“And if we don’t change course and start reducing global greenhouse gas emissions, we are on track for anywhere between 2°C and 4°C global warming by the end of this century, possibly even higher.” – Professor Richard Betts MBE
Action to improve the nation’s resilience is failing to keep pace with the impacts of a warming planet and increasing climate risks facing the UK.
That is the conclusion of a comprehensive independent assessment led by the Climate Change Committee (CCC) which considered a catalogue of risks and opportunities affecting every aspect of life in the UK.
The University of Exeter played a key role, with the University’s Professor Richard Betts MBE leading the Technical Report which formed the scientific core of the assessment.
The UK is experiencing widespread changes in the climate; average land temperature has risen by around 1.2°C from pre-industrial levels, UK sea levels have risen by 16cm since 1900 and episodes of extreme heat are becoming more frequent.
Since the CCC’s last assessment five years ago, over 570,000 new homes have been built that are not resilient to future high temperatures and since 2018 over 4,000 heat-related deaths have been recorded in England.
Professor Betts, who is a member of the University’s Global Systems Institute, said: “We are heating the global climate by causing greenhouse gases to build up in the atmosphere.
“Further change is already locked-in, so we urgently need to prepare for that.
“And if we don’t change course and start reducing global greenhouse gas emissions, we are on track for anywhere between 2°C and 4°C global warming by the end of this century, possibly even higher.
“The impacts of this would be profound and severe around the world, including here in the UK.”
Professor Betts is also Head of Climate Impacts Research at the Met Office Hadley Centre, where his colleagues produced the UKCP18 Climate Projections which are central to the climate change risk assessment.
People, nature and infrastructure are already vulnerable to a range of climate impacts today and these will only increase in the coming years as the climate continues to change.
The longer action to address these risks is delayed, the higher the costs the Government and the UK public will face.
The Climate Change Committee say that leadership from the UK Government and Governments in Wales, Scotland and Northern Ireland must result in increasing efforts to adapt to climate change to ensure that societal, economic and environmental goals remain achievable in the face of climate change.
Baroness Brown, Chair of the CCC’s Adaptation Committee, said: “The severity of the risks we face must not be underestimated.
“These risks will not disappear as the world moves to Net Zero; many of them are already locked in.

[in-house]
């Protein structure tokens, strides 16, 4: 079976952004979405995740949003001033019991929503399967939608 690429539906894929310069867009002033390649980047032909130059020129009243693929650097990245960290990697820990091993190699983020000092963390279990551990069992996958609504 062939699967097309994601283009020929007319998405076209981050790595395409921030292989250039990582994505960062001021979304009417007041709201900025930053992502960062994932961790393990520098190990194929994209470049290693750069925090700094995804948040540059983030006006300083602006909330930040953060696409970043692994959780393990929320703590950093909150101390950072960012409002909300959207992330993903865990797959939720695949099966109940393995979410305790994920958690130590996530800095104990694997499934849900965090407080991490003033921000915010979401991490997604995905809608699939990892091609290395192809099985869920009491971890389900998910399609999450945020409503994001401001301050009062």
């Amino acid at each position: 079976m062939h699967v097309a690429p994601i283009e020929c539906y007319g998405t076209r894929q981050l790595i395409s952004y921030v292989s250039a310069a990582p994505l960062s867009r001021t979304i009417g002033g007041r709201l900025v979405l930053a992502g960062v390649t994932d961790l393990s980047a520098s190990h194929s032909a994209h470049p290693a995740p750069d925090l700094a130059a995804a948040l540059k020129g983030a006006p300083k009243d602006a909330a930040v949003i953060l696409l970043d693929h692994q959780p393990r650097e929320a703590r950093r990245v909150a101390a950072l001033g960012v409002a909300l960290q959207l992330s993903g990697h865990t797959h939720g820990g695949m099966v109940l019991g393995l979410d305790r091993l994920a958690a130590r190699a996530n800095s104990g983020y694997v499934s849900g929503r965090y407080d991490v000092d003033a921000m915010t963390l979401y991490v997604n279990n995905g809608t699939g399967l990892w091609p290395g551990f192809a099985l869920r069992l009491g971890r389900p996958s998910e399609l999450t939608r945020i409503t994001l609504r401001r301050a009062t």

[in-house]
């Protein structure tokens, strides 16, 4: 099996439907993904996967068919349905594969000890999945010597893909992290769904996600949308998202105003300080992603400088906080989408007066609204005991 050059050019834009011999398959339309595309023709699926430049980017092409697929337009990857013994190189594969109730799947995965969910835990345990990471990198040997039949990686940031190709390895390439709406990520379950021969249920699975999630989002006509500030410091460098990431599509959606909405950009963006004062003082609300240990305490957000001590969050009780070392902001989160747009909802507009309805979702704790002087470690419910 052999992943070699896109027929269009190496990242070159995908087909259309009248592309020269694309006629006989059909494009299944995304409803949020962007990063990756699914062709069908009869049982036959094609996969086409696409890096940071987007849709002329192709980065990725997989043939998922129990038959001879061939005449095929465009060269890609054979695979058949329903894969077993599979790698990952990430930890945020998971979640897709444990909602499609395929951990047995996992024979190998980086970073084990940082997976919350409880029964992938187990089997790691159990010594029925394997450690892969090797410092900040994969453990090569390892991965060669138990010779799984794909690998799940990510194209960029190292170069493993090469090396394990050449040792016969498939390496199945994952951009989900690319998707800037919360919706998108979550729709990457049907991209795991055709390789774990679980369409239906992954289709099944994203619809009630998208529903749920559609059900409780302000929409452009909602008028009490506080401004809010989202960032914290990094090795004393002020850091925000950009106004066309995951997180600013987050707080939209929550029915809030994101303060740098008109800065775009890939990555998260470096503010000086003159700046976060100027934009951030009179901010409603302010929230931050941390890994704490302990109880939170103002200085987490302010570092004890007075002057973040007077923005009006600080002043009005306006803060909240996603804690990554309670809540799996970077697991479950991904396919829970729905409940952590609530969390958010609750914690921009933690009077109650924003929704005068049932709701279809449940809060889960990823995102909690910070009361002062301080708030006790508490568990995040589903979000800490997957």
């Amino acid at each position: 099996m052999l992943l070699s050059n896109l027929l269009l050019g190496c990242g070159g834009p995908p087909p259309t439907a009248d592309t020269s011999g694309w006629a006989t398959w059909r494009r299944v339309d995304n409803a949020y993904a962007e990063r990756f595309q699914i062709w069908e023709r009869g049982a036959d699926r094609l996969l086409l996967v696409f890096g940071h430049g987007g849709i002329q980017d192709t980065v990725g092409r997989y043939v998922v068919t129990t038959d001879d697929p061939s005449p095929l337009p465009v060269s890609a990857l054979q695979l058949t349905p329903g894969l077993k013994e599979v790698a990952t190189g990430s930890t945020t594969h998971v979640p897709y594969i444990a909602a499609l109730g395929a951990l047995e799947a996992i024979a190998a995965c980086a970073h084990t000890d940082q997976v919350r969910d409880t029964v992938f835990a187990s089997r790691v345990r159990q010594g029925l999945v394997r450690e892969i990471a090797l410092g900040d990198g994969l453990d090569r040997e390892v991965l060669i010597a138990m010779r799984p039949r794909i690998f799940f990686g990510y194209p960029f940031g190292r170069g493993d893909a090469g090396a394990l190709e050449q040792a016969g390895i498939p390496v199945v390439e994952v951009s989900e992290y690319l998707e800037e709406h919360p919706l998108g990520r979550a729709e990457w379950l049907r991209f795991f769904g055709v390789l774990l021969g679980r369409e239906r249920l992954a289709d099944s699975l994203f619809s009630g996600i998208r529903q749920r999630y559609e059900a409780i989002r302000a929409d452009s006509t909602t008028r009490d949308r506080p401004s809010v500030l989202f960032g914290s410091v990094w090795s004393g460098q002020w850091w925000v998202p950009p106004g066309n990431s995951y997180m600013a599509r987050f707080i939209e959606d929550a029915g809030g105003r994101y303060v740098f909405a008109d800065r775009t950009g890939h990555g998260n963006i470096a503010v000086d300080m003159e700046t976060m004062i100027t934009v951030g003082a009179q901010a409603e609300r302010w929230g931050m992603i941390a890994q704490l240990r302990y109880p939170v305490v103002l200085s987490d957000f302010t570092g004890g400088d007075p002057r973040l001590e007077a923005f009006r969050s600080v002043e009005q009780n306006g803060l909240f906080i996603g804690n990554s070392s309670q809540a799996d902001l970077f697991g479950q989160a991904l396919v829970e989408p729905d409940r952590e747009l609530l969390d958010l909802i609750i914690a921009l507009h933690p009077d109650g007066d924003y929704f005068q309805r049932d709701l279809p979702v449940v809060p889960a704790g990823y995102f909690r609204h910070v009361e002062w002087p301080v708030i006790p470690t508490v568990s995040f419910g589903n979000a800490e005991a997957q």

“By better understanding and preparing for the coming changes, the UK can prosper, protecting its people, its economy and its natural environment.
“A detailed, effective action plan that prepares the UK for climate change is now essential and needed urgently.”
UK-wide, nearly 60% of the risks and opportunities assessed in the 1,500-page report have been given the highest urgency score.
The CCC identifies eight priority risk areas which need immediate attention, at the latest in the next two years:
1. Risks to the viability and diversity of terrestrial and freshwater habitats and species from multiple hazards.
2. Risks to soil health from increased flooding and drought.
3. Risks to natural carbon stores and sequestration from multiple hazards, leading to increased emissions.
4. Risks to crops, livestock and commercial trees from multiple climate hazards.
5. Risks to supply of food, goods and vital services due to climate-related collapse of supply chains and distribution networks.
6. Risks to people and the economy from climate-related failure of the power system.
7. Risks to human health, wellbeing and productivity from increased exposure to heat in homes and other buildings.
8. Multiple risks to the UK from climate change impacts overseas.
The report notes that there are strong benefits from taking effective adaptation action.
The assessment identifies a range of steps that will have benefits in the next five years if implemented on a wide scale, such as building design and retrofit, habitat creation and improved access to information on climate impacts.
University of Exeter scientists also contributed to the risk assessment as authors of some the Technical Report chapters and by carrying out new research to underpin the assessment.
Dame Julia Slingo FRS holds an honorary position at the University of Exeter and led the Climate Science chapter.
Professor Claire Belcher led a major review of climate change and wildfire risks in the UK, and Dr Mattia Manciniand Professor Ian Bateman analysed climate change impacts on land use and agricultural emissions.
Dr Tim Johns made a detailed comparison of old and new climate projections.
Importantly, while the changing climate also creates some opportunities for the UK, these do not offset the risks and also require early action to realise.